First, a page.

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Showing content with the highest reputation since 07/02/2020 in Posts

  1. 1 point
    Thanks Tapper, it feels very close and yet there are still several major hurdles to negotiate but that's all part of the challenge. Time for an update me thinks. I have finished the engine cover although I have cheated and used 1.6mm steel sheet for the covers to save weight. Around the opening of this cover there is a radiused section, best shown in this picture. Also there is a 15mm gap right around the covers, too big a gap to be just clearance. I had assumed that it was a rain water channel but the more I studied the pictures I realised that the reason for the large gap and the radiused section was to allow air into the engine bay around the sides of the covers but I assume, not allow splinters to enter. On the original tank the two covers were not locked together, the lower over had no locking mechanism being held in place by it's own weight and the top cover having a locking mechanism. In my tank the covers lock together, as the lower door is not heavy enough stay in place on it's own. The radio operators escape hatch mow has it's latch and handle. Next to the radio operators chair there is a wall which is part of the engine bay bulkhead which for some reason is cut across at about 45 degrees Most probably to give access to the engine bay from inside the tank. Most of the pictures that I can find show this as being a bolted in section apart from one that shows it as having a hinged access door. I decided that as my ignition coil and amplifier are situated in this area a hinged cover would be a very good idea. When I made the radiator hinged cover, I made it as a two piece assembly. Once the hull top was in place it became obvious that it wouldn't close and should have been made in three sections. The only thing that then concerned me, was would it block the radio operators escape hatch. Once I had altered it, it became obvious that it tucks away nicely out of the way. The radio aerial on the panzer 2 is raised from inside the tank using this device. The handle is rotated up to raise that aerial and rotated down to lower it. The end of the handle is sprung so that when it is in the raised position it locks it's self in position, to lower the aerial you pull the end of the handle out and rotate it down. The unit to the right of the main unit contained a rotary coupling for the cable from the aerial to the radio apparatus. The shaft going between the rotating unit and the aerial outside the tank would have been in two parts and insulated so that the operator didn't get a shock when he touch the handle. In mine the shaft is in one piece. The radio mast was attached to the shaft via a coupling. This is the one on the Panzer ii in Bovington. And mine. When the mast is in the down position, it lays in a wooded tray that is bolted to the track guard. Sorry that it was such a long update, I get carried away or as my darling wife says, I should be carried away. Jon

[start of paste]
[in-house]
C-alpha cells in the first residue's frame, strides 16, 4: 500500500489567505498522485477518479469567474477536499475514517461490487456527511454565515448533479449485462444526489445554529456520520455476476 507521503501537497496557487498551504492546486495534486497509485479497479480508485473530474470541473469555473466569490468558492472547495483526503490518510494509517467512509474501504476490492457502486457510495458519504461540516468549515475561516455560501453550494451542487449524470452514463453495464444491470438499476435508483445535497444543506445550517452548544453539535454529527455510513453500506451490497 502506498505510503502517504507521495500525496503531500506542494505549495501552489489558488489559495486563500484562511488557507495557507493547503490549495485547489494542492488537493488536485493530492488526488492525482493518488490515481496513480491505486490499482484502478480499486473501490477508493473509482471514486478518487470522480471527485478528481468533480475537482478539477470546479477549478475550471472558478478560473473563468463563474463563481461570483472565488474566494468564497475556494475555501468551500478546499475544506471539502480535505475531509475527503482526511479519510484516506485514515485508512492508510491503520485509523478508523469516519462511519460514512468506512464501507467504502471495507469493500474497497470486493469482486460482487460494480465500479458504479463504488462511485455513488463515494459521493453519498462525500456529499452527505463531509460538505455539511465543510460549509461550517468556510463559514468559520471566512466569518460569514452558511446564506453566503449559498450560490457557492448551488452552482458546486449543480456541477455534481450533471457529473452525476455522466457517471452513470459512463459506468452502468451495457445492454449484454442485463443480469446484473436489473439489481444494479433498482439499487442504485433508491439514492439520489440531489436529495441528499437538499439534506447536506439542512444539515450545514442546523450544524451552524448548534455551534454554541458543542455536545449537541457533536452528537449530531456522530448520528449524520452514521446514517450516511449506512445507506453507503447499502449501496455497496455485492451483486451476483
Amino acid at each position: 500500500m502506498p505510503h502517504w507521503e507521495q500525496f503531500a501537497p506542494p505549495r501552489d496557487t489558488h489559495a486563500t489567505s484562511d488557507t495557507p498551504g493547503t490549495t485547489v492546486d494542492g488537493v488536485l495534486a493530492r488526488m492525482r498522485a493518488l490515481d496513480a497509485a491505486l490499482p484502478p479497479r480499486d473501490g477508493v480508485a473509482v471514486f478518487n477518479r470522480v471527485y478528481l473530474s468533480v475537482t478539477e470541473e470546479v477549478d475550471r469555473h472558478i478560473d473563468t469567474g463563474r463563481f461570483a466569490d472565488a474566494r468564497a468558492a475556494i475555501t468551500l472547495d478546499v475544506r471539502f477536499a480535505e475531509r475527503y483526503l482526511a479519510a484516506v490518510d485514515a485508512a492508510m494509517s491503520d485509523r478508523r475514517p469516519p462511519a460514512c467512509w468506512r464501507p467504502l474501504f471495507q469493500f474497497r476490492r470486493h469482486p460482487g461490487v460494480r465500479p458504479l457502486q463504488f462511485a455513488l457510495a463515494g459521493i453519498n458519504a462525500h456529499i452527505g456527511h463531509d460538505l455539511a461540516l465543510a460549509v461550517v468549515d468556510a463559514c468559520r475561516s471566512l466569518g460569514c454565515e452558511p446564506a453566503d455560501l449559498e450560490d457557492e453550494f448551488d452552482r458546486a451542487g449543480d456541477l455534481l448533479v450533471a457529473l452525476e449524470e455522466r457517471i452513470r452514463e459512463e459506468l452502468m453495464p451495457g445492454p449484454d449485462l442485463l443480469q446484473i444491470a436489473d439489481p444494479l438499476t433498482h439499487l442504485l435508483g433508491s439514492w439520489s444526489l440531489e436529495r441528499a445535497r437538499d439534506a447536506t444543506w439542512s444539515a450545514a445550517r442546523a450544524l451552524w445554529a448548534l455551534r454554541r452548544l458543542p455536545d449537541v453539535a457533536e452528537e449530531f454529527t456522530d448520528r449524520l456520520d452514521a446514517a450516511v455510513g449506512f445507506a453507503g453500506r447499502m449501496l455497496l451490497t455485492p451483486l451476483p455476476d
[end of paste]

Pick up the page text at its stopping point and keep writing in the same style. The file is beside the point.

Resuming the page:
2. 1 point
    Thats a neat piece of metalwork, from experience getting the shape/contour of window or screen recesses is quite tricky. I had to fabricate a complete rear screen recess on one of our lorries, it took a lot of patience and in the end a few attempts!
  3. 1 point
    Barry, my Modified stoves all have that burner
  4. 1 point
    Now you’ve practised on your own body you can sort mine out Duncan!!!😂😂😂😂👍
  5. 0 points
    Certainly looks the part, bit of inventing sometimes does a better job
  6. 0 points
    Thanks for the info, all help is appreciated 👍 However.... I may have solved the problem, while rained off site today I came up with a cunning plan🙄 or did I !! The old seal was well passed repair. After a quick rummage through the parts bin and salvaged a couple of parts from the original seal I ended up with these. The original seal was a D type double seal , internal seal to retain oil and external to prevent water and dirt ingress ( info and picture courtesy of oil seals uk ) Stripped the internals out and grind the edge off the seal , used one of the leather seals as a spacer and insert 2 Land Rover series hub seals bedded into silicone, refit the original outer casing and locking ring. New double seal created and gearbox back together 🤞it’s got 2 choices
  7. 0 points
    A quote [ a man who never makes any failures never makes any successes either ] very true
  8. 0 points
    I've always had good results from https://www.acorn-ind.co.uk/ and https://www.vintagebearings.co.uk/ If the leather is just a flat piece of leather contact these guys https://www.par-group.co.uk/ they cut out new leather seals for my Scammells back hub seals.
  9. 0 points
    Dad is always looking for things to do so Steve and I pulled the California rad out from the shed and looked it over. We knew it had been patched before so we had a look at that and the damage seemed worse than we remembered. We are undecided as to the best course of action so may swap over the top tank with the WD marked one that we have. The gills had taken a few knocks so we need to sort those out. We gave the rad a pressure wash and then parked that up for later on.
  10. 0 points